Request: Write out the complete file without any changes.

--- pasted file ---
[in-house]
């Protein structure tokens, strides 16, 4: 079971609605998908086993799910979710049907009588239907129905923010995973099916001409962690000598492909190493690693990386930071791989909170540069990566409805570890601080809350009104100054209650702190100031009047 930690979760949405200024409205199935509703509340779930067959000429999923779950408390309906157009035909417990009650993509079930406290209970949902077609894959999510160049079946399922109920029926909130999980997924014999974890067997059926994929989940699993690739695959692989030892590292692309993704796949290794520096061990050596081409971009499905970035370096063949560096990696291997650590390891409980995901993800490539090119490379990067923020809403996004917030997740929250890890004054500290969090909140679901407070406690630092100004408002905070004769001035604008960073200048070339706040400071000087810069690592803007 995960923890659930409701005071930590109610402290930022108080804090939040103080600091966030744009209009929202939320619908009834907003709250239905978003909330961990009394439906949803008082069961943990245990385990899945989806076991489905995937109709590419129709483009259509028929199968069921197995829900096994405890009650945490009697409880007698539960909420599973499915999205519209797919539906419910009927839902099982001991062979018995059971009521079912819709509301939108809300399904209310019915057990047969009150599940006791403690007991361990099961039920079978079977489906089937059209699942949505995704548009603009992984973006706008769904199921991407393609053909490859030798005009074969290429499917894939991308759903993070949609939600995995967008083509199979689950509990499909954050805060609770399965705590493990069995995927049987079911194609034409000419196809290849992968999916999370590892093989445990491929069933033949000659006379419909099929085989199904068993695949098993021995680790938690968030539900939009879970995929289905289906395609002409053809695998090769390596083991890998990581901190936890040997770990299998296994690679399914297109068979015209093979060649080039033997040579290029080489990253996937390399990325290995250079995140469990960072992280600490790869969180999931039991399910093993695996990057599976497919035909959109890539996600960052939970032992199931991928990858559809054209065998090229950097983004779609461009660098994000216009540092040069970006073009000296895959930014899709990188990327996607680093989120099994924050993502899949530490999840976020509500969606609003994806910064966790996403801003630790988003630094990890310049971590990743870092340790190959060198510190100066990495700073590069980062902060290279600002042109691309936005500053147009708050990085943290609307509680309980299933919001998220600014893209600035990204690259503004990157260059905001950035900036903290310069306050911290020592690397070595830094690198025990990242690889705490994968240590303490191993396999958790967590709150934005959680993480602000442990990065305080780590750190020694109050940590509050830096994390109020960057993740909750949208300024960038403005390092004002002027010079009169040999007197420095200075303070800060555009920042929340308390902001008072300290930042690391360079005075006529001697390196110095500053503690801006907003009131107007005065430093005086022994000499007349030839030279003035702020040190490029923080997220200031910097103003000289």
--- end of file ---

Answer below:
[in-house]
């Protein structure tokens, strides 16, 4: 079971609605998908086993799910979710049907009588239907129905923010995973099916001409962690000598492909190493690693990386930071791989909170540069990566409805570890601080809350009104100054209650702190100031009047 930690979760949405200024409205199935509703509340779930067959000429999923779950408390309906157009035909417990009650993509079930406290209970949902077609894959999510160049079946399922109920029926909130999980997924014999974890067997059926994929989940699993690739695959692989030892590292692309993704796949290794520096061990050596081409971009499905970035370096063949560096990696291997650590390891409980995901993800490539090119490379990067923020809403996004917030997740929250890890004054500290969090909140679901407070406690630092100004408002905070004769001035604008960073200048070339706040400071000087810069690592803007 995960923890659930409701005071930590109610402290930022108080804090939040103080600091966030744009209009929202939320619908009834907003709250239905978003909330961990009394439906949803008082069961943990245990385990899945989806076991489905995937109709590419129709483009259509028929199968069921197995829900096994405890009650945490009697409880007698539960909420599973499915999205519209797919539906419910009927839902099982001991062979018995059971009521079912819709509301939108809300399904209310019915057990047969009150599940006791403690007991361990099961039920079978079977489906089937059209699942949505995704548009603009992984973006706008769904199921991407393609053909490859030798005009074969290429499917894939991308759903993070949609939600995995967008083509199979689950509990499909954050805060609770399965705590493990069995995927049987079911194609034409000419196809290849992968999916999370590892093989445990491929069933033949000659006379419909099929085989199904068993695949098993021995680790938690968030539900939009879970995929289905289906395609002409053809695998090769390596083991890998990581901190936890040997770990299998296994690679399914297109068979015209093979060649080039033997040579290029080489990253996937390399990325290995250079995140469990960072992280600490790869969180999931039991399910093993695996990057599976497919035909959109890539996600960052939970032992199931991928990858559809054209065998090229950097983004779609461009660098994000216009540092040069970006073009000296895959930014899709990188990327996607680093989120099994924050993502899949530490999840976020509500969606609003994806910064966790996403801003630790988003630094990890310049971590990743870092340790190959060198510190100066990495700073590069980062902060290279600002042109691309936005500053147009708050990085943290609307509680309980299933919001998220600014893209600035990204690259503004990157260059905001950035900036903290310069306050911290020592690397070595830094690198025990990242690889705490994968240590303490191993396999958790967590709150934005959680993480602000442990990065305080780590750190020694109050940590509050830096994390109020960057993740909750949208300024960038403005390092004002002027010079009169040999007197420095200075303070800060555009920042929340308390902001008072300290930042690391360079005075006529001697390196110095500053503690801006907003009131107007005065430093005086022994000499007349030839030279003035702020040190490029923080997220200031910097103003000289």